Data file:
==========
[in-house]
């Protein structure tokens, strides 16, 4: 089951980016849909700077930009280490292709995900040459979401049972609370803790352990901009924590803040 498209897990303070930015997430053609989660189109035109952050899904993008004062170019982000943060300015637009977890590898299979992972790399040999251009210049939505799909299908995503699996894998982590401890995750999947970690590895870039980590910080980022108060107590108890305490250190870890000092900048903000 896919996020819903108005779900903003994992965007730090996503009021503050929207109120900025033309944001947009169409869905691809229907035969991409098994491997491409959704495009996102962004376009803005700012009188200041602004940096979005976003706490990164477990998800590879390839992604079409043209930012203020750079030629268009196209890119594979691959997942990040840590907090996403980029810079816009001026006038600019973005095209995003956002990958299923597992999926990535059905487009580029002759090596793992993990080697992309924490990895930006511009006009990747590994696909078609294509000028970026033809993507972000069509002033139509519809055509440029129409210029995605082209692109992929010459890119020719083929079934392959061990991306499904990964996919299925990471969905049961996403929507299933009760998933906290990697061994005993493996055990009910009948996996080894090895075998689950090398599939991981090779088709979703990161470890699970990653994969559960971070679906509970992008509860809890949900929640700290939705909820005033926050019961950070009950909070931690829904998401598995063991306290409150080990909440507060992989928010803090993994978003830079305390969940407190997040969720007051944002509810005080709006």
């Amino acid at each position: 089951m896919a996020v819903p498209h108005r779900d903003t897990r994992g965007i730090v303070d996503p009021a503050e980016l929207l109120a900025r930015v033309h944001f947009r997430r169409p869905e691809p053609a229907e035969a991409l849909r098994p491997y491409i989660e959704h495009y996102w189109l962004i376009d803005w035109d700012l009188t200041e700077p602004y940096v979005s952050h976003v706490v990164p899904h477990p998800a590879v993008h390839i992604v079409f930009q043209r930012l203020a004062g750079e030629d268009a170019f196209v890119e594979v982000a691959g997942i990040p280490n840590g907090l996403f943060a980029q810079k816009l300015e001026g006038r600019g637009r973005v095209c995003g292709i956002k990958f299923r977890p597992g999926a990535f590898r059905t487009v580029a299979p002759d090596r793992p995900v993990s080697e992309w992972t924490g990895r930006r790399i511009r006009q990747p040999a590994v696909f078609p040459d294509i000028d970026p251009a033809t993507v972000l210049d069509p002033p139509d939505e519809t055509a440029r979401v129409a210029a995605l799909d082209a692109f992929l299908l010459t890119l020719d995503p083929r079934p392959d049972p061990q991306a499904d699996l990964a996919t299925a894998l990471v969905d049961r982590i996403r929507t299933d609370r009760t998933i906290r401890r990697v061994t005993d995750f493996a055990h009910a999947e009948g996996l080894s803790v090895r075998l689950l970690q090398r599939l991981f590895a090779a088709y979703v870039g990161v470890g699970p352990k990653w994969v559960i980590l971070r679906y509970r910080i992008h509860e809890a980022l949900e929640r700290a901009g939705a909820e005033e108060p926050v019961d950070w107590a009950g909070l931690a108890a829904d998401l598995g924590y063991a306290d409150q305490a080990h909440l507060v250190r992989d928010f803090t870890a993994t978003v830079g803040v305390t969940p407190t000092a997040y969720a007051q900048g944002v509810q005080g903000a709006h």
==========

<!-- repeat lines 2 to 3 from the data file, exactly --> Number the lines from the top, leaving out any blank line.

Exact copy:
């Protein structure tokens, strides 16, 4: 089951980016849909700077930009280490292709995900040459979401049972609370803790352990901009924590803040 498209897990303070930015997430053609989660189109035109952050899904993008004062170019982000943060300015637009977890590898299979992972790399040999251009210049939505799909299908995503699996894998982590401890995750999947970690590895870039980590910080980022108060107590108890305490250190870890000092900048903000 896919996020819903108005779900903003994992965007730090996503009021503050929207109120900025033309944001947009169409869905691809229907035969991409098994491997491409959704495009996102962004376009803005700012009188200041602004940096979005976003706490990164477990998800590879390839992604079409043209930012203020750079030629268009196209890119594979691959997942990040840590907090996403980029810079816009001026006038600019973005095209995003956002990958299923597992999926990535059905487009580029002759090596793992993990080697992309924490990895930006511009006009990747590994696909078609294509000028970026033809993507972000069509002033139509519809055509440029129409210029995605082209692109992929010459890119020719083929079934392959061990991306499904990964996919299925990471969905049961996403929507299933009760998933906290990697061994005993493996055990009910009948996996080894090895075998689950090398599939991981090779088709979703990161470890699970990653994969559960971070679906509970992008509860809890949900929640700290939705909820005033926050019961950070009950909070931690829904998401598995063991306290409150080990909440507060992989928010803090993994978003830079305390969940407190997040969720007051944002509810005080709006």
């Amino acid at each position: 089951m896919a996020v819903p498209h108005r779900d903003t897990r994992g965007i730090v303070d996503p009021a503050e980016l929207l109120a900025r930015v033309h944001f947009r997430r169409p869905e691809p053609a229907e035969a991409l849909r098994p491997y491409i989660e959704h495009y996102w189109l962004i376009d803005w035109d700012l009188t200041e700077p602004y940096v979005s952050h976003v706490v990164p899904h477990p998800a590879v993008h390839i992604v079409f930009q043209r930012l203020a004062g750079e030629d268009a170019f196209v890119e594979v982000a691959g997942i990040p280490n840590g907090l996403f943060a980029q810079k816009l300015e001026g006038r600019g637009r973005v095209c995003g292709i956002k990958f299923r977890p597992g999926a990535f590898r059905t487009v580029a299979p002759d090596r793992p995900v993990s080697e992309w992972t924490g990895r930006r790399i511009r006009q990747p040999a590994v696909f078609p040459d294509i000028d970026p251009a033809t993507v972000l210049d069509p002033p139509d939505e519809t055509a440029r979401v129409a210029a995605l799909d082209a692109f992929l299908l010459t890119l020719d995503p083929r079934p392959d049972p061990q991306a499904d699996l990964a996919t299925a894998l990471v969905d049961r982590i996403r929507t299933d609370r009760t998933i906290r401890r990697v061994t005993d995750f493996a055990h009910a999947e009948g996996l080894s803790v090895r075998l689950l970690q090398r599939l991981f590895a090779a088709y979703v870039g990161v470890g699970p352990k990653w994969v559960i980590l971070r679906y509970r910080i992008h509860e809890a980022l949900e929640r700290a901009g939705a909820e005033e108060p926050v019961d950070w107590a009950g909070l931690a108890a829904d998401l598995g924590y063991a306290d409150q305490a080990h909440l507060v250190r992989d928010f803090t870890a993994t978003v830079g803040v305390t969940p407190t000092a997040y969720a007051q900048g944002v509810q005080g903000a709006h």